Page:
The Director of Public Prosecutions (DPP) is the head of the Crown Prosecution Service in England and Wales. The DPP is appointed by and responsible to the Attorney General but is independent of Government. The current DPP is Max Hill QC who took up the post in November 2018.
What’s the historical background?
The office of DPP was created by the Prosecution of Offences Act 1979. The first DPP was Sir John Maule who was appointed in 1880 by the then Home Secretary. Until 1986, the DPP’s role was to prosecute the most serious or important cases, with the rest dealt with by the police. Since then, its role has been widened and now prosecutes most criminal cases.
The DPP office holders through the last three decades (before Max Hill) were:
- Dame Barbara Mills DBE QC (1992-1998)
- Sir David Calvert-Smith QC (1998-2003)
- Sir Ken Macdonald QC (2003-2008)
- Keir Starmer QC (2008-2013)
- Alison Saunders (2013–2018)
What is the Crown Prosecution Service?
The Crown Prosecution Service (CPS) is independent of the government and the police, and prosecutes most criminal cases in England and Wales. These cases will have been investigated by the police and/or other investigative agencies before being referred to the CPS. It then decides which cases should be prosecuted.
The CPS has 14 regional teams, each headed up by a chief crown prosecutor, which prosecute cases locally in those regions. They work closely with local police forces and other criminal justice partners.
How does the CPS decide to prosecute?
The CPS is allowed a great deal of discretion when considering whether to prosecute, and it is under no obligation to prosecute whenever a crime has been committed. Without sufficient resources or facilities, it is simply not realistic to prosecute all offenders.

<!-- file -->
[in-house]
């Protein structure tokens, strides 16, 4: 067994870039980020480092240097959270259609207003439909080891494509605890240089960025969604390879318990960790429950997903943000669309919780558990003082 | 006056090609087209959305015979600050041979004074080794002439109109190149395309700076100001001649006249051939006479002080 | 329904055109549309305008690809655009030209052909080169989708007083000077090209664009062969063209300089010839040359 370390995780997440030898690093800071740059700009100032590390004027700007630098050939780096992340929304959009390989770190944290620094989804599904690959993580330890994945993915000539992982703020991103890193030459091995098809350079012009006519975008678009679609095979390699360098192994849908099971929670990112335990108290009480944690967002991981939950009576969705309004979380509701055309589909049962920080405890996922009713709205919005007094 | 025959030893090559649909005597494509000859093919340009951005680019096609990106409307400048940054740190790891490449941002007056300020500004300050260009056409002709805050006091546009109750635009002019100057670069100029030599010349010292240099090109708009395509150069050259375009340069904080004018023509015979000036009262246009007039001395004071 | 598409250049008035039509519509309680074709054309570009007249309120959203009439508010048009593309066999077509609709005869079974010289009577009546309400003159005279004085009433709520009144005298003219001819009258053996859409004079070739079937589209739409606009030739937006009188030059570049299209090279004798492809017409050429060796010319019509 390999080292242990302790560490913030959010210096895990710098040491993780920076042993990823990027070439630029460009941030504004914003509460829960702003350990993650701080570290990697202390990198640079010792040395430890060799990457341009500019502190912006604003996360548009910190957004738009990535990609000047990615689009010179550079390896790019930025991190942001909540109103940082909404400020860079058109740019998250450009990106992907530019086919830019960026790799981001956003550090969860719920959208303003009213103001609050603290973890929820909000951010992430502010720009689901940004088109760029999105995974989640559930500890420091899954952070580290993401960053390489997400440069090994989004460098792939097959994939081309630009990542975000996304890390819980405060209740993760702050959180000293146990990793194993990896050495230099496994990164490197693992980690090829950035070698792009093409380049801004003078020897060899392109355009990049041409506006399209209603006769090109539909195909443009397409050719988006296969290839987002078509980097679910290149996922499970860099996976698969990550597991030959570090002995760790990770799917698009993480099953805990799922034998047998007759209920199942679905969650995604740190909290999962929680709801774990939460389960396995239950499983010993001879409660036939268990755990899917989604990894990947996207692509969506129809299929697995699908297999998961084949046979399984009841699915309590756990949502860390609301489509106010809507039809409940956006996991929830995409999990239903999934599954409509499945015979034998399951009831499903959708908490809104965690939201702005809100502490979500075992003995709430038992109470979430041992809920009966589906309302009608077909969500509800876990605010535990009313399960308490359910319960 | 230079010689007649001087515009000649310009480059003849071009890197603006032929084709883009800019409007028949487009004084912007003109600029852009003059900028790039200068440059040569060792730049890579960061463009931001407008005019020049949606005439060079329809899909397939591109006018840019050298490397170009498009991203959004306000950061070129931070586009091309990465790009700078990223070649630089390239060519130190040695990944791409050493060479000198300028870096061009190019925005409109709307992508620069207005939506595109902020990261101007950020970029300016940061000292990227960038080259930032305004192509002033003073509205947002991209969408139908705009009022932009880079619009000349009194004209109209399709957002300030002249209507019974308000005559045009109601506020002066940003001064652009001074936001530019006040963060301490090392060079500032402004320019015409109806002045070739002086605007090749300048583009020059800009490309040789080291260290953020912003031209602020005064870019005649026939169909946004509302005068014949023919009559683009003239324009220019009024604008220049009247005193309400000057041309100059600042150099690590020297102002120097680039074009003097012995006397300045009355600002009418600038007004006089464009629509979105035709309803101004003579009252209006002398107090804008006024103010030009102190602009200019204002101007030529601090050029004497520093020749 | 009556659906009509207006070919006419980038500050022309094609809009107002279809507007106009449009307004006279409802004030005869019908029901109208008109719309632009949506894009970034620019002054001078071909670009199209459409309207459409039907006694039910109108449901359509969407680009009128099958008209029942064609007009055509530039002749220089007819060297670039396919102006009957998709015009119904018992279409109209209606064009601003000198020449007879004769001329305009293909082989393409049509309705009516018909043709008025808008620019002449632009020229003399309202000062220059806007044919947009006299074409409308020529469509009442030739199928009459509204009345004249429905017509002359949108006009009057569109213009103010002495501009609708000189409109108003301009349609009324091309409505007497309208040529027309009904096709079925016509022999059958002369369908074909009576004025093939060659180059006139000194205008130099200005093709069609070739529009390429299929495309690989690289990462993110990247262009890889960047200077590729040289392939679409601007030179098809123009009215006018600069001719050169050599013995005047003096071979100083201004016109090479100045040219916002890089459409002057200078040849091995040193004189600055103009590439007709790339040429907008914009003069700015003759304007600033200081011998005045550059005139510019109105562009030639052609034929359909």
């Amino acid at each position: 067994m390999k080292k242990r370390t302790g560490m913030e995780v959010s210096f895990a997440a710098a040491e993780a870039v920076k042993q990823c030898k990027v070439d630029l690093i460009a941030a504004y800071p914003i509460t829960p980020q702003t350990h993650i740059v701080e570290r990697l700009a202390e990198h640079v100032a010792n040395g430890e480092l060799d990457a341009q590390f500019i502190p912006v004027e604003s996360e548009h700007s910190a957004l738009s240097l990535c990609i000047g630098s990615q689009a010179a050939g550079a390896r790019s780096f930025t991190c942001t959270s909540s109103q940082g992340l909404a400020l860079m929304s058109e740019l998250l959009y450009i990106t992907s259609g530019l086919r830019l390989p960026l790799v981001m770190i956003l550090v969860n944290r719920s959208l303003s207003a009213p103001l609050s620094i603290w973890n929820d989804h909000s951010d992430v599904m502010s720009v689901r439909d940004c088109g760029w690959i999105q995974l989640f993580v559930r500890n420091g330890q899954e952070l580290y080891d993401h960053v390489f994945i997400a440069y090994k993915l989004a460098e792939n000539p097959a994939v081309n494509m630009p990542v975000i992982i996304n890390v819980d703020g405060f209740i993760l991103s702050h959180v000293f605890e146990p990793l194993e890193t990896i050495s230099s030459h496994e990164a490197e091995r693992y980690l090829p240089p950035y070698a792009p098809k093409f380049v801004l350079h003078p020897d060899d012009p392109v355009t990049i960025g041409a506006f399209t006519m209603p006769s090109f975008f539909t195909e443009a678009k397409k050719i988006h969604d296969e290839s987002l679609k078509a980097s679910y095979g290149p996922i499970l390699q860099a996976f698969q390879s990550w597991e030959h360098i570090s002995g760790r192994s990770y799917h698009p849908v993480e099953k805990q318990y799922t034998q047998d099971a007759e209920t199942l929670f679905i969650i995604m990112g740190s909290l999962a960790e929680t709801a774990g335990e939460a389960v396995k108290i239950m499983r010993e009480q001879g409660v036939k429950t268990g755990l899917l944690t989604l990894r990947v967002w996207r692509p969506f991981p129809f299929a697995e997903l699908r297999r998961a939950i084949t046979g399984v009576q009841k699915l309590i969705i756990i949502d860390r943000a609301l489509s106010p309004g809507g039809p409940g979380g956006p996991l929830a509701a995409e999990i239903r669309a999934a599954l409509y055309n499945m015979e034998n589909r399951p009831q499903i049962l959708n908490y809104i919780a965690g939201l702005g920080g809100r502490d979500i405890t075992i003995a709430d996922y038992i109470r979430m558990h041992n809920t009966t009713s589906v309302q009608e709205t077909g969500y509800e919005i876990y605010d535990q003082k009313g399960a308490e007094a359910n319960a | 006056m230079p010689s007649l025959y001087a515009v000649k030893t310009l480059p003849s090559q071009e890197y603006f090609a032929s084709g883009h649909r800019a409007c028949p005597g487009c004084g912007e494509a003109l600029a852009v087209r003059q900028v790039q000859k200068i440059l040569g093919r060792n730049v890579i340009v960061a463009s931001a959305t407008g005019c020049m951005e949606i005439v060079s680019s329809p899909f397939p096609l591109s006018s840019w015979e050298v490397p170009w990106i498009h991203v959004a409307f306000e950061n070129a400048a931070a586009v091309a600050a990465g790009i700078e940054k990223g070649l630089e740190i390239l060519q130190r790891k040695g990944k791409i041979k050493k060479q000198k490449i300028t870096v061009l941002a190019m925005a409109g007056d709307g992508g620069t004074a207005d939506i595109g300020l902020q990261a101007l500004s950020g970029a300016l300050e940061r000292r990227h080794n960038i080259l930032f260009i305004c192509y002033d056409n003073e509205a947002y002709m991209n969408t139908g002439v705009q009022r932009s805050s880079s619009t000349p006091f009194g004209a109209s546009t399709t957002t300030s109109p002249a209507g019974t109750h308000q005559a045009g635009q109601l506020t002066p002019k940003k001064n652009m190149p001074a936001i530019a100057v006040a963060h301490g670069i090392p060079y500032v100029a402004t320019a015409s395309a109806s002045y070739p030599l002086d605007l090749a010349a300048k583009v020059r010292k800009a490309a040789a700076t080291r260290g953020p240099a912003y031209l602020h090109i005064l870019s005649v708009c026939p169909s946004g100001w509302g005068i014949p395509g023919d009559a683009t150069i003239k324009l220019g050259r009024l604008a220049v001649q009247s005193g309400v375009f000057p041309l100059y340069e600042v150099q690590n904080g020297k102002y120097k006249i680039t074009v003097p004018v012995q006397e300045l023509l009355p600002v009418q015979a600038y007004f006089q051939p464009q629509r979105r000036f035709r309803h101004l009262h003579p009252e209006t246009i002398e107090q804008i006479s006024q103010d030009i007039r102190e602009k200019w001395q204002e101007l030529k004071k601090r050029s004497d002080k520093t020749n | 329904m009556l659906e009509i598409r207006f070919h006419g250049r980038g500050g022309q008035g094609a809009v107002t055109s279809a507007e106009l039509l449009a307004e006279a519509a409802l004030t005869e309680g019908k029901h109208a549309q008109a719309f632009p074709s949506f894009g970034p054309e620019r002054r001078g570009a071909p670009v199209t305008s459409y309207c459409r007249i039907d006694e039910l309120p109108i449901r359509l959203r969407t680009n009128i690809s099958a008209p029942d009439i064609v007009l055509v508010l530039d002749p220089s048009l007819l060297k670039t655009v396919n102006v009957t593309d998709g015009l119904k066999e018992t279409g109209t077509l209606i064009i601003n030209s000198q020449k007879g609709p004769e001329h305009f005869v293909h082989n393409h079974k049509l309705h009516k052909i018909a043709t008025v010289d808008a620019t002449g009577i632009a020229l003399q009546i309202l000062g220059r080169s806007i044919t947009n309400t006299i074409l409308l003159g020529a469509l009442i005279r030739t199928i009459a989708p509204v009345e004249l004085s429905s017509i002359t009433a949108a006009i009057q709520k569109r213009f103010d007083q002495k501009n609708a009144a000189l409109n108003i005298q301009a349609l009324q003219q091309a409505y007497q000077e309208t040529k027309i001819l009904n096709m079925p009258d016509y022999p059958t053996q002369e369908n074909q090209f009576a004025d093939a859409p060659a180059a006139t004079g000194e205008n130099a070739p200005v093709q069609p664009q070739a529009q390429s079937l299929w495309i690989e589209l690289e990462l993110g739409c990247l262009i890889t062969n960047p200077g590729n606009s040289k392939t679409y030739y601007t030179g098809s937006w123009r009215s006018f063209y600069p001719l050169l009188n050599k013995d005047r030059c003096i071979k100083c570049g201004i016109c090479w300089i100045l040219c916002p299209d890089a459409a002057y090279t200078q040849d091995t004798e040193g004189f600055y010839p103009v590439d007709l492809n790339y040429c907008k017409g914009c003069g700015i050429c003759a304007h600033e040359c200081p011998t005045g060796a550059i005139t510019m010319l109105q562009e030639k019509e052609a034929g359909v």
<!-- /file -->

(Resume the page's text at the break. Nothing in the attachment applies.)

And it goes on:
For the CPS to bring a prosecution, there must be a ‘realistic prospect of conviction’. This means there must be a better chance of conviction than acquittal, so they may decide not to prosecute if there is insufficient evidence to be sure of a conviction. It must also be in the public interest to prosecute.
In deciding whether to prosecute, prosecutors must be fair, objective and independent. Importantly, it is not for the CPS to decide whether or not a suspect is guilty, but to decide whether charges should be brought for the court to then consider. To that end, CPS lawyers must follow the Code for Crown Prosecutors which sets out general principles to adhere to when considering whether to prosecute.
If the CPS has decided to prosecute a case, its duty is to then ensure the right person is prosecuted for the right offence, and to bring offenders to justice wherever possible. It prepares the prosecution case and presents it in the Magistrates’ Court or, in more serious cases, the Crown Court. The CPS also supports and assists victims of crime and witnesses for the prosecution.
The CPS may take the view that there is insufficient evidence to prosecute. It may also decide not to prosecute if the offence was committed a long time ago (historic offences); if the defendant is very old or critically ill; or if the defendant is low down in a criminal operation for which the ringleaders have escaped prosecution.
Are there any offences beyond DPP/CPS’s jurisdiction?
Yes, there are limits to the jurisdiction of the CPS. In the case of terrorism offences, offences under the Official Secrets Act and certain other serious offences, the decision to prosecute falls to the Attorney General.
The CPS must consult the Attorney General on cases involving national sensitivity or notoriety, and accept his or her power to stop prosecutions that have already begun.